Gray Wolf to Be Removed From Endangered Species List
Good news in the Great Lakes, but not in the northern Rockies(01/29/2007) -
Statement of Rodger Schlickeisen, President, Defenders of Wildlife
The U.S. Fish and Wildlife Service announced today that gray wolves in the Great Lakes and the northern Rockies have recovered. They are therefore removing the Great Lakes population of wolves from the federal endangered species list and proposing the removal of the northern Rockies population as well. These actions will turn wolf management responsibilities over to the states.
"The Fish and Wildlife Service decision is cause for both celebration and alarm, as the Great Lakes and the northern Rocky Mountain states have very different outlooks on how to manage the wolves after the delisting.
"The Great Lakes wolves are a classic Endangered Species Act success story. The remarkable recovery efforts to restore the wolf have paid off, and the states are ready to assume the responsibilities of managing their own wolf populations. The states have demonstrated their commitment to wolf recovery while under federal protection, and we look forward to a continued commitment from these states to wolf conservation.
"However, the northern Rockies are another story. Idaho and Wyoming have state management plans that are geared toward wolf eradication, not wolf conservation. Idaho's governor has publicly announced he wants to kill more than 80 percent of the state's wolves and the state has already begun planning large scale wolf eradication efforts through hunting and aerial gunning. Wyoming's plan would allow 16 out of the existing 23 packs of the wolves in the state to be killed on sight. To accomplish this goal, the state would authorize poisoning, trapping and shooting on 90 percent of the wolf's current home range outside the national parks. These two states should take a cue from Montana, which has a strong conservation-oriented management plan for wolves in their state.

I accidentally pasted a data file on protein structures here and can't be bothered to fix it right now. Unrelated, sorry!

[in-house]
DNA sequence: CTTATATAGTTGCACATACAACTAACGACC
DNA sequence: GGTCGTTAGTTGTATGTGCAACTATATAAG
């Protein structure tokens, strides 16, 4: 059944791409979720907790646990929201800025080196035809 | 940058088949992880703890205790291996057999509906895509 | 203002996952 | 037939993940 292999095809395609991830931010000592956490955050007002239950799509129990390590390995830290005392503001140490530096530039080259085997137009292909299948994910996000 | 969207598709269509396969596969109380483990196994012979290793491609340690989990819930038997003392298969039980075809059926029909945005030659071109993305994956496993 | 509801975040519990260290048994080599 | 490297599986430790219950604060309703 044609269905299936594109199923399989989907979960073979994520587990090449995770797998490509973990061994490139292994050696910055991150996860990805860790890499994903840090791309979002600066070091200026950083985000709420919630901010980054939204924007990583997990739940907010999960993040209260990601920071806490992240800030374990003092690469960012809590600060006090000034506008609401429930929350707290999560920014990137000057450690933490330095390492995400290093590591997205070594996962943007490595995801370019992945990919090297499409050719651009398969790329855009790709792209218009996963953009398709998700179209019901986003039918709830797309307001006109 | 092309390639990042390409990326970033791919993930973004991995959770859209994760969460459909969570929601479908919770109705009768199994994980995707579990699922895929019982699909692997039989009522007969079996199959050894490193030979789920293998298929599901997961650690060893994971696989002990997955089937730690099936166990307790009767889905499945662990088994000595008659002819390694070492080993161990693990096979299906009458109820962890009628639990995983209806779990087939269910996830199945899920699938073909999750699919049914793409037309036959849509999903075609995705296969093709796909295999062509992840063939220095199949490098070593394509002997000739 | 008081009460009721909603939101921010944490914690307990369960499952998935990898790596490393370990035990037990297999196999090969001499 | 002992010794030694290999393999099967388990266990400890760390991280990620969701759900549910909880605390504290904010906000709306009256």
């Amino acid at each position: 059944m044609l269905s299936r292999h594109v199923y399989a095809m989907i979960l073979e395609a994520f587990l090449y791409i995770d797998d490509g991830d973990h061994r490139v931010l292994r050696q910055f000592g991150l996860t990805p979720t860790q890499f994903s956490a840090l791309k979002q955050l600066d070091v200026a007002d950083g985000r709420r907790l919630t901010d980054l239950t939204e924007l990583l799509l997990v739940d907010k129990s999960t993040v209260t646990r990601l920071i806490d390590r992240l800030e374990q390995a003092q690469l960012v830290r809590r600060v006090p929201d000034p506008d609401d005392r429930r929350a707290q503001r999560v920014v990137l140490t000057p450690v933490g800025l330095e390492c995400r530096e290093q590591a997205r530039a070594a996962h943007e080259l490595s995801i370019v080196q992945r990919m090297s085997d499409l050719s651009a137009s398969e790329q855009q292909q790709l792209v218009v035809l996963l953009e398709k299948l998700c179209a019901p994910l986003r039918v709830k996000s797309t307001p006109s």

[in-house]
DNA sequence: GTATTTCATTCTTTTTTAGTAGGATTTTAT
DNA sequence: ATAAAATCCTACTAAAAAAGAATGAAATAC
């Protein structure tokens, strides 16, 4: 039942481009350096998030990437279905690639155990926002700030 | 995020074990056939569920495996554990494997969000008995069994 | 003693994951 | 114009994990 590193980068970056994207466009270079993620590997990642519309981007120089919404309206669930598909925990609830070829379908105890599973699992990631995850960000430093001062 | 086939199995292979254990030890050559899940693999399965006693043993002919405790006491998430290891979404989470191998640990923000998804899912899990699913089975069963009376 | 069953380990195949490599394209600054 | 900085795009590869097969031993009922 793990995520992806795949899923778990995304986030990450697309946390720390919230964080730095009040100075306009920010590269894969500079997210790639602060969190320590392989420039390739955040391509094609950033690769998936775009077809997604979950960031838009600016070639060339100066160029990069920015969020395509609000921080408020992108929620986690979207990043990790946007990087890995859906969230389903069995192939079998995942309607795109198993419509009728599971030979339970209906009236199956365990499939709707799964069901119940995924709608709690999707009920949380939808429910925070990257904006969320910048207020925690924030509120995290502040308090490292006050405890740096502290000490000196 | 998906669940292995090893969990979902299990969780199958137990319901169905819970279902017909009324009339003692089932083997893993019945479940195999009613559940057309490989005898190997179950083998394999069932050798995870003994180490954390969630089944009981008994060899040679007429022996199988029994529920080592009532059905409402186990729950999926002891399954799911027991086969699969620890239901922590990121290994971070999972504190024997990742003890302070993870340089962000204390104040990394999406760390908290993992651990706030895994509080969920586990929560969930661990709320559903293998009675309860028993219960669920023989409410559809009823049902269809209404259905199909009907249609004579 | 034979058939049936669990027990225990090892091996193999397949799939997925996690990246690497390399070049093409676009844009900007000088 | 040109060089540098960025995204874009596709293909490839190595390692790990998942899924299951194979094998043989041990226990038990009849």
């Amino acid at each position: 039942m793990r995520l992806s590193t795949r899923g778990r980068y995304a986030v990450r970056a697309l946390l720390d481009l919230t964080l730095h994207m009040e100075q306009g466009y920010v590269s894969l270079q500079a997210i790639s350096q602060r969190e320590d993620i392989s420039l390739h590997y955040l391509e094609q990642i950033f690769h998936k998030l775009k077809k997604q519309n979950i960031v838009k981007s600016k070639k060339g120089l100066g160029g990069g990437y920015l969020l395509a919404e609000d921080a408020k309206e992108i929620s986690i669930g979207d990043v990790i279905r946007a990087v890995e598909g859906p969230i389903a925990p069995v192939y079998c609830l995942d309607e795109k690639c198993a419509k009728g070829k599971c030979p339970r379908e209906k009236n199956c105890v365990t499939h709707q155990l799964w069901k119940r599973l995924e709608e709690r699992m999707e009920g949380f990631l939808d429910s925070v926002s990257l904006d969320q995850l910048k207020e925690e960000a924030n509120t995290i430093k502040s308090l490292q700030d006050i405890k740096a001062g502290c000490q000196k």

"Removing wolves from the endangered species list doesn't mean we can forget about them. If we do, the species will land right back on the list. We support states taking on the responsibility of wolf management, but right now it's crucial for the Fish and Wildlife Service to make sure that all states involved have conservation-oriented wolf management plans that are geared toward sustaining the population and continuing the wolf's recovery. There is no universal standard for monitoring a species after it has been delisted, and until the federal government implements one, the burden lies with the Fish and Wildlife Service to ensure that the states will adequately monitor the wolves."
Defenders of Wildlife is recognized as one of the nation's most progressive advocates for wildlife and its habitat. With more than 500,000 members and supporters, Defenders of Wildlife is an effective leader on endangered species issues. For more information, visit www.defenders.org.
Contact(s):Rebecca Greenberg, (202) 772-3217